A brilliant but impoverished writer, who is a pacifist, goes to work for a publisher and writes anti-war editorials. When he discovers that the publisher has betrayed him and is in league ... See full summary »
Popular and beautiful Fanny Trellis is forced into a loveless marriage with an older man, Jewish banker Job Skeffington, in order to save her beloved brother Trippy from an embezzlement charge and predictable complications result.
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McCord's gang robs the stage carrying money to pay Indians for their land, and the notorious outlaw "The Oklahoma Kid" Jim Kincaid takes the money from McCord. McCord stakes a "sooner" ... See full summary »
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A brilliant but impoverished writer, who is a pacifist, goes to work for a publisher and writes anti-war editorials. When he discovers that the publisher has betrayed him and is in league with munitions manufacturers to make money off of war, he goes insane. Written by
THE MAN WHO RECLAIMED HIS HEAD (Edward Ludwig, 1934) ***
This little-known drama is often mistakenly thought of as a horror film by virtue of its luridly suggestive title, its being a Universal production and the appearance of several horror stalwarts. Actually, it's quite splendid and very stylish, making the most of its Grade A budget.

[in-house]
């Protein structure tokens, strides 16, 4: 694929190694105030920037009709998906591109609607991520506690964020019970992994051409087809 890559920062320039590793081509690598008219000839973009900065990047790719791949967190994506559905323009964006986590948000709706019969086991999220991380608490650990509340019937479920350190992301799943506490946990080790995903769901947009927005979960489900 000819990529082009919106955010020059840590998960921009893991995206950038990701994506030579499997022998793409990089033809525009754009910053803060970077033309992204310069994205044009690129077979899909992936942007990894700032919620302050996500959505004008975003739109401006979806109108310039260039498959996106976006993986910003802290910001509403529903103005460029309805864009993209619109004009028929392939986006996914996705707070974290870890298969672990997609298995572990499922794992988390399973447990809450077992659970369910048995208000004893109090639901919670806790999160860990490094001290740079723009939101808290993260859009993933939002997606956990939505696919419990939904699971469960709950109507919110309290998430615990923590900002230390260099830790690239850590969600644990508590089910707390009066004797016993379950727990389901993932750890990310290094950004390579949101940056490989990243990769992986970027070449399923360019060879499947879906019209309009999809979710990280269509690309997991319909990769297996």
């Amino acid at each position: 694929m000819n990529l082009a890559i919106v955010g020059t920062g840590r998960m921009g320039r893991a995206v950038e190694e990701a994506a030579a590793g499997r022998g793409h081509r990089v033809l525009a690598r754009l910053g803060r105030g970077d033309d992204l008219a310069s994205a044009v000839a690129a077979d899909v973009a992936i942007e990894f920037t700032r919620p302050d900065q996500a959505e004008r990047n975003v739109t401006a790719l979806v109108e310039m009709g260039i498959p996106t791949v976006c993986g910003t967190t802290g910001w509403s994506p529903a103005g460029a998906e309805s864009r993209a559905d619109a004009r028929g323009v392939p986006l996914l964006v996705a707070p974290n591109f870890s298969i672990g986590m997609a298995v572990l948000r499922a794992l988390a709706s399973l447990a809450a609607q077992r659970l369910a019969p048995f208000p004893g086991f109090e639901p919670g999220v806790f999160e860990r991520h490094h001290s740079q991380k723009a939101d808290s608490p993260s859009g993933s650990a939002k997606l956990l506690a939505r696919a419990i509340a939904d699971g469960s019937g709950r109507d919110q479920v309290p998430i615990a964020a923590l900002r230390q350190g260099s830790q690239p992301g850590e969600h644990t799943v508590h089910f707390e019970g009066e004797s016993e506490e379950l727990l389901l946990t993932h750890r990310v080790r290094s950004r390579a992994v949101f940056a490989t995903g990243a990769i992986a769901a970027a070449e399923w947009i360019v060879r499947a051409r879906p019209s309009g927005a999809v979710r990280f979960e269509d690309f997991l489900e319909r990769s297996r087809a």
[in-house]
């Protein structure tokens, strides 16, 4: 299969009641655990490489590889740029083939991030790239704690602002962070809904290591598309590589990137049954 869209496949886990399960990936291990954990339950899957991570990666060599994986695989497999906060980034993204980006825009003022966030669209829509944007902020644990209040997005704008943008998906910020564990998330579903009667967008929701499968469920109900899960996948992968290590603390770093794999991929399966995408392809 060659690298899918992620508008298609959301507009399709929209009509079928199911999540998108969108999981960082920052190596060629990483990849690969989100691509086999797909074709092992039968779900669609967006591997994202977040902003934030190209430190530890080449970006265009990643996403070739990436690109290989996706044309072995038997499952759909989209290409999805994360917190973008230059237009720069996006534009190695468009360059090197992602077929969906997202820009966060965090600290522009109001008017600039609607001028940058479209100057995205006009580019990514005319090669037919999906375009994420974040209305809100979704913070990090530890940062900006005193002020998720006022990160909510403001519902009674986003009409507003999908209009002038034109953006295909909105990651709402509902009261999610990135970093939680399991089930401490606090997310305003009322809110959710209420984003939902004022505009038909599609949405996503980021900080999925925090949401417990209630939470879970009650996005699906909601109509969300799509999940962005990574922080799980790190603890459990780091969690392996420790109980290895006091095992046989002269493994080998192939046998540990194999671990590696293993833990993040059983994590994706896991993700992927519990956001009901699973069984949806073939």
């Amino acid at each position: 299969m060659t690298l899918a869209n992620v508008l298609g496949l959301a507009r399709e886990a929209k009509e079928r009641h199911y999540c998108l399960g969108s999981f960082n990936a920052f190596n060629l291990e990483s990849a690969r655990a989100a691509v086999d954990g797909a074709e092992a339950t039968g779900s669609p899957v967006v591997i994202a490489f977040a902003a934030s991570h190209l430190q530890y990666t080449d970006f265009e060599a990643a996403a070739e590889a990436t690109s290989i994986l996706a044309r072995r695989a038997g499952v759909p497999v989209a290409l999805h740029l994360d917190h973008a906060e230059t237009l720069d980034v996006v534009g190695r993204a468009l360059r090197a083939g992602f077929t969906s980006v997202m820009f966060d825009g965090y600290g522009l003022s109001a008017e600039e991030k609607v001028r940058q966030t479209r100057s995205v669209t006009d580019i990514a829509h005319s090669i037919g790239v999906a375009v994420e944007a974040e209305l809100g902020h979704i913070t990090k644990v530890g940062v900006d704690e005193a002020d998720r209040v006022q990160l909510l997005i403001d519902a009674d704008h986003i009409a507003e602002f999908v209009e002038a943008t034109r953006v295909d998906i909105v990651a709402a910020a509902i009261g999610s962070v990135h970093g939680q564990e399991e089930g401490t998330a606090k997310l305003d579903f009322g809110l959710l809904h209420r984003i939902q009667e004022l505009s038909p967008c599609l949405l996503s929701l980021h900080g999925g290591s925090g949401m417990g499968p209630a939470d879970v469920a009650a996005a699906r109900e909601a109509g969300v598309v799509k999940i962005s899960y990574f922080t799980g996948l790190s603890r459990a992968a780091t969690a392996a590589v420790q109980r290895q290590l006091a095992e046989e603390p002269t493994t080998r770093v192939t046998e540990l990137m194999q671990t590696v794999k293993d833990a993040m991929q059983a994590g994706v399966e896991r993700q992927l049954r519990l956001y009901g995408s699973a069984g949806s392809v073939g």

Claude Rains is marvelous as ever in the title role and is superbly supported by a wonderful cast - a blonde Joan Bennett, a treacherous Lionel Atwill, Wallace Ford, Gilbert Emery, Edward Van Sloan (the latter two are actually uncredited and appear very briefly; so, too, does Valerie Hobson according to the IMDb, thought I didn't spot her)! The unusual, thought-provoking (and sadly, more topical than ever) plot, taking a critical look at political opportunism, spin doctoring and warmongering, is nicely handled all around, with as much care given to the touching domestic life of the main characters as to the period detail or its vigorous scenes of warfare and political discussions.
The effectively filmed finale (which gives the film its title) is a highlight and, hopefully, it should be able to get a new lease of life whenever the film is released on DVD, even if it has to be passed off as a horror title to make it; however, I don't think many will complain of this once they've seen it but will instead be very thankful that it has finally been made available on the newest home video format. Are you listening, Universal?
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